Agriculture Teacher Awareness and Application of Self-Regulation Strategies


  • R. Bud McKendree Michigan State University
  • Shannon G. Washburn Kansas State University



self-regulated learning, agricultural education


This qualitative study investigated four rural Kansas high school agriculture teachers’ comprehension and implementation of self-regulation strategies in their own professional growth and in their instructional practice. The participants included two males and two females, each one having between five and 20 years of teaching experience. Participants were interviewed three times, using symbolic interactionism as the philosophical overview and the Seidman technique of interviewing. Three questions guided this study: 1) how do rural Kansas high school agriculture teachers make meaning of self-regulation and the processes needed to facilitate self-regulation, 2) in what ways do teachers self-regulate for their own professional growth purposes, and 3) what strategies do teachers use to foster self-regulation in their students? Findings suggest while participants described utilizing strategies associated with self-regulated learning, they most closely associated self-regulation with effort and motivation. Key implications for practice include incorporating a self-regulated learning focus into preservice education, specifically during microteaching and student teaching experiences. Recommendations for future research include exploring the effectiveness of self-regulated learning instructional strategies that hold promise for teaching teachers and students to utilize self-regulation cognitive strategies.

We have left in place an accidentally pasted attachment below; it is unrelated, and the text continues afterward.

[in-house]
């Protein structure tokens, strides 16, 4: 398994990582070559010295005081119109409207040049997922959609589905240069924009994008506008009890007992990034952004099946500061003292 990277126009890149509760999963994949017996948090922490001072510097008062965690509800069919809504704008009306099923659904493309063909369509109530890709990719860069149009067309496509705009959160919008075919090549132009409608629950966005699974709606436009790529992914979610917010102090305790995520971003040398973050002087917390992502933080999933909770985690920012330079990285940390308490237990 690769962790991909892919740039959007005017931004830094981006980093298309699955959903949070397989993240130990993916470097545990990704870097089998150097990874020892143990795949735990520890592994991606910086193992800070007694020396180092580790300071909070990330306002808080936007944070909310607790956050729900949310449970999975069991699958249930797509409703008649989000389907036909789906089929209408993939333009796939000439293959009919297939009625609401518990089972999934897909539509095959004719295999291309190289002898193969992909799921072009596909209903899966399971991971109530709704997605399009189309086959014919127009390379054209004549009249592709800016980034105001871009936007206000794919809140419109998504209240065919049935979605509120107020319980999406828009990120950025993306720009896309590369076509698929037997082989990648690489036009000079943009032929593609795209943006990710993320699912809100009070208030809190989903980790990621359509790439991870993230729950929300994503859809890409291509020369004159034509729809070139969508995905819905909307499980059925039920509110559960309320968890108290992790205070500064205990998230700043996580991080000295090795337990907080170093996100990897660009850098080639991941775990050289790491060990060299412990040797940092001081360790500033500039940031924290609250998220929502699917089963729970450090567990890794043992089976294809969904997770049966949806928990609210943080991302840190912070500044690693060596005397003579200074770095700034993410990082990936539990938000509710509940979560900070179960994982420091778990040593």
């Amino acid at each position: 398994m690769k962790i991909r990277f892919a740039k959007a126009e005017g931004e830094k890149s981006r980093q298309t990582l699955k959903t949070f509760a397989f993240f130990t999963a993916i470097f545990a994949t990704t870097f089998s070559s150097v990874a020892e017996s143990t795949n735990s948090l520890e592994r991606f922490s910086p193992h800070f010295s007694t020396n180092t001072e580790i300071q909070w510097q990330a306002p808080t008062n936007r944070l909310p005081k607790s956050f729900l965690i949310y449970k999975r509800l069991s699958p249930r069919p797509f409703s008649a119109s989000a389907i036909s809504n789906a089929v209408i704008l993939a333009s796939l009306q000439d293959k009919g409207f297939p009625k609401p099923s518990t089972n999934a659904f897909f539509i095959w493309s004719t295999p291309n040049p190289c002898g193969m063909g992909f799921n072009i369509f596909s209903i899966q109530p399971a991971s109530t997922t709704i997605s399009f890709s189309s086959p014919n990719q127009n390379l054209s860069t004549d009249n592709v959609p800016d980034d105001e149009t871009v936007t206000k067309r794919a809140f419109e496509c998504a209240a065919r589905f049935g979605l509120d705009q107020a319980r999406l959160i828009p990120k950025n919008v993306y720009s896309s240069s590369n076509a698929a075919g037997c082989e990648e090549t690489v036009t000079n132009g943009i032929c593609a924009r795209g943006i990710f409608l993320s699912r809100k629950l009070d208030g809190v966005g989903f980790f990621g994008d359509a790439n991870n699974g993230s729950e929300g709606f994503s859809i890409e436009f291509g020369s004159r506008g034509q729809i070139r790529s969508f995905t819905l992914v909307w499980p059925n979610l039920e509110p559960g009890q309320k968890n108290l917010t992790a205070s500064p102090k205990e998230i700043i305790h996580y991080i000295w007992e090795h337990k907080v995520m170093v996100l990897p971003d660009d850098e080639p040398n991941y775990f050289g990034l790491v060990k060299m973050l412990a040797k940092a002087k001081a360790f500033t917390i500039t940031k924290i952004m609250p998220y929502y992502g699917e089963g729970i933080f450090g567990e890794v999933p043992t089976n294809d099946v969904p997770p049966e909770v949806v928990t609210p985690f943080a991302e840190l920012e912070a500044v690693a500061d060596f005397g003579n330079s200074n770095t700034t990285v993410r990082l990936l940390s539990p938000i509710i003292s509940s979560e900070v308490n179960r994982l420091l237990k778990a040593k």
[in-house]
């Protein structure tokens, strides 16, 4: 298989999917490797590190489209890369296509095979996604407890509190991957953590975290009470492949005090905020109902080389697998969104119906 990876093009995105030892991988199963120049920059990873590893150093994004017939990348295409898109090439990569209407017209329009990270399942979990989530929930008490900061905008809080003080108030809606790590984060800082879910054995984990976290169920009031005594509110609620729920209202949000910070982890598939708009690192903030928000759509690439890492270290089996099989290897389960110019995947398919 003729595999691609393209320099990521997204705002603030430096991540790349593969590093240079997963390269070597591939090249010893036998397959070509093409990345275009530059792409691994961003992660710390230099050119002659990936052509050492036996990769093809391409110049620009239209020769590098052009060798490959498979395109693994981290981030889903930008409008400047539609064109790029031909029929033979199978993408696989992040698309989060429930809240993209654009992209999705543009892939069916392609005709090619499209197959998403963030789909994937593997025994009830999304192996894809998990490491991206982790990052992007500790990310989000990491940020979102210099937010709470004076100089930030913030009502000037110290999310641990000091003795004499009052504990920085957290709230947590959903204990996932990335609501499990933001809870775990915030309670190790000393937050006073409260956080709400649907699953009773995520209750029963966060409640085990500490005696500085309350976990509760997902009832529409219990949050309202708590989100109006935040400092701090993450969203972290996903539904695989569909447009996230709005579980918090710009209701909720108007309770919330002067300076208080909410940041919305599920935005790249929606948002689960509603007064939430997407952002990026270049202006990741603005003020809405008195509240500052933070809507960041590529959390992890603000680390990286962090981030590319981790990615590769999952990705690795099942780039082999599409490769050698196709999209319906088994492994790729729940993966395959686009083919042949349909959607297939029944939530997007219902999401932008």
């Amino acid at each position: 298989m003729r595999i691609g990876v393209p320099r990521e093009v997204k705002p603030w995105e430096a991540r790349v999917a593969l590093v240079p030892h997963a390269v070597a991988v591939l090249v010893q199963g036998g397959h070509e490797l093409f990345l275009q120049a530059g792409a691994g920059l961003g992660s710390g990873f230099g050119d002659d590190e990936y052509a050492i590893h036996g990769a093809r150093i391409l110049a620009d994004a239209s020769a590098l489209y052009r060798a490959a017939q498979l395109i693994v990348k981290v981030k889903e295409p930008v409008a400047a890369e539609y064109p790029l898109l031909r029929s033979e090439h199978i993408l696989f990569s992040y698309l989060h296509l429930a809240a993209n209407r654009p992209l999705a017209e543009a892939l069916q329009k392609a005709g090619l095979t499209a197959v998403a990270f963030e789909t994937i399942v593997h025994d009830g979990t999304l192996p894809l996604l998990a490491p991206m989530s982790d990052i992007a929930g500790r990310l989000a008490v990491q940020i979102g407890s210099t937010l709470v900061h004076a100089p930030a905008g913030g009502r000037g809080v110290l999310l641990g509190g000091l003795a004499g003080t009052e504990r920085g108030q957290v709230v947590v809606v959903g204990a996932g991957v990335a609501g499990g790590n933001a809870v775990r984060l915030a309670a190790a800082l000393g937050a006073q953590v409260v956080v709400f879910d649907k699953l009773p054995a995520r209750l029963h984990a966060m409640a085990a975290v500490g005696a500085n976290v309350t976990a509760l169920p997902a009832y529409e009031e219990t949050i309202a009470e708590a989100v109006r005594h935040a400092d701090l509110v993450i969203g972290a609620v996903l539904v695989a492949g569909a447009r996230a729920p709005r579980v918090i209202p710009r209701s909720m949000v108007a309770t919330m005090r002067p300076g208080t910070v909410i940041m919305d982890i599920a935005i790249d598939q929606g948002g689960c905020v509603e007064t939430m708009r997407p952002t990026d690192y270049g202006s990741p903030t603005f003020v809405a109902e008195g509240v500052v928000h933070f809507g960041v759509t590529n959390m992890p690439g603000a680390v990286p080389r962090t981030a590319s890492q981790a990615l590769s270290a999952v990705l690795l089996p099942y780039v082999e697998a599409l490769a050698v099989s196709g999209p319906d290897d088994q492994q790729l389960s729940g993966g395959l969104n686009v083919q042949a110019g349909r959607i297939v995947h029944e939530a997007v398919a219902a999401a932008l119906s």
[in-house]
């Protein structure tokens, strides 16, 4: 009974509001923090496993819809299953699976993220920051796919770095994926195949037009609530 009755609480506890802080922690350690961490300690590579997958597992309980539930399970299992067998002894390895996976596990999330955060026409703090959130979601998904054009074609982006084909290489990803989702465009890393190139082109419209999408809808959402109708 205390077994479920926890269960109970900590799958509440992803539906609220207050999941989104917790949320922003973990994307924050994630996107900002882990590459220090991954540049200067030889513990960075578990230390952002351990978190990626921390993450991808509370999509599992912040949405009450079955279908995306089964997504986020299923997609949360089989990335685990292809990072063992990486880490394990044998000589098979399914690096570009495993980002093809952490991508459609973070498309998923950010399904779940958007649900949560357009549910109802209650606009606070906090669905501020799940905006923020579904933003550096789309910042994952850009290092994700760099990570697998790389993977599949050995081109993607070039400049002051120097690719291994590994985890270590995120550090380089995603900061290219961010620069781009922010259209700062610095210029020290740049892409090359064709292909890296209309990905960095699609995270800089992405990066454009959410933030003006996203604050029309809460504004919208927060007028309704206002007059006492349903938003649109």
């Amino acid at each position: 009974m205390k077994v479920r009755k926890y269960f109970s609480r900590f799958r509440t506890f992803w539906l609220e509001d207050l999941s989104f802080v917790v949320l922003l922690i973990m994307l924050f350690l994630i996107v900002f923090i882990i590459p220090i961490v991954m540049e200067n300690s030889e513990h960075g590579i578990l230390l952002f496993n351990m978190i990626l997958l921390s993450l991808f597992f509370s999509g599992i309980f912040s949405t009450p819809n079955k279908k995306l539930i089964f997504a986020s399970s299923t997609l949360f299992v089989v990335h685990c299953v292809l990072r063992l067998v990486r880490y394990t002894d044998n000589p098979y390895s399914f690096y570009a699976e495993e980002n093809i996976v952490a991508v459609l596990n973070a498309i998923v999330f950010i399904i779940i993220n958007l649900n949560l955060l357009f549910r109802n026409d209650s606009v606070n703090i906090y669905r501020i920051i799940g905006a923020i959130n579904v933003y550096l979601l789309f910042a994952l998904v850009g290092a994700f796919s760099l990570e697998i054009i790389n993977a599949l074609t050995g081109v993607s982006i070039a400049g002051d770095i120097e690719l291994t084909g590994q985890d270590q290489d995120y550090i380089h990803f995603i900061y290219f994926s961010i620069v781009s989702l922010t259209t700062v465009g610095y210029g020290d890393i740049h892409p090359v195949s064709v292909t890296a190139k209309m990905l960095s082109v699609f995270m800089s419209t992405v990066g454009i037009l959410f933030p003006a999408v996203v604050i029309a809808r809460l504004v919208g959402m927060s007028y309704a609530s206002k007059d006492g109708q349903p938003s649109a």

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How to Cite

McKendree, R. B., & Washburn, S. G. (2017). Agriculture Teacher Awareness and Application of Self-Regulation Strategies. Journal of Agricultural Education, 58(4), 143–160.




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